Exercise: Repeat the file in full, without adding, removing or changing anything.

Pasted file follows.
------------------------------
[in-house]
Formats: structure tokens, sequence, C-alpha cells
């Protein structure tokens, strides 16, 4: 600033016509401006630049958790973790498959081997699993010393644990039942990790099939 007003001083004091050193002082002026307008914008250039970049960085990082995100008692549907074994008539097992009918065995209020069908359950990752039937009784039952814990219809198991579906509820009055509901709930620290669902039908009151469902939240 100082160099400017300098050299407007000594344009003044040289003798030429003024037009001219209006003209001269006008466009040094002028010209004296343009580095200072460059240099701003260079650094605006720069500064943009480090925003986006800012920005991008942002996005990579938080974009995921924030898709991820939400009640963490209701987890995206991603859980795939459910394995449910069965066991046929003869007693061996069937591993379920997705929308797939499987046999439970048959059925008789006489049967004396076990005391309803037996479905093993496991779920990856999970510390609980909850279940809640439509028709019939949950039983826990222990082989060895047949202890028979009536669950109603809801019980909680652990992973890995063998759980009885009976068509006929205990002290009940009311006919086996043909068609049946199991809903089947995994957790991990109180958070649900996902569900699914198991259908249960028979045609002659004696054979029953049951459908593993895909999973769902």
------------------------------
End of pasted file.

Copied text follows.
[in-house]
Formats: structure tokens, sequence, C-alpha cells
């Protein structure tokens, strides 16, 4: 600033016509401006630049958790973790498959081997699993010393644990039942990790099939 007003001083004091050193002082002026307008914008250039970049960085990082995100008692549907074994008539097992009918065995209020069908359950990752039937009784039952814990219809198991579906509820009055509901709930620290669902039908009151469902939240 100082160099400017300098050299407007000594344009003044040289003798030429003024037009001219209006003209001269006008466009040094002028010209004296343009580095200072460059240099701003260079650094605006720069500064943009480090925003986006800012920005991008942002996005990579938080974009995921924030898709991820939400009640963490209701987890995206991603859980795939459910394995449910069965066991046929003869007693061996069937591993379920997705929308797939499987046999439970048959059925008789006489049967004396076990005391309803037996479905093993496991779920990856999970510390609980909850279940809640439509028709019939949950039983826990222990082989060895047949202890028979009536669950109603809801019980909680652990992973890995063998759980009885009976068509006929205990002290009940009311006919086996043909068609049946199991809903089947995994957790991990109180958070649900996902569900699914198991259908249960028979045609002659004696054979029953049951459908593993895909999973769902």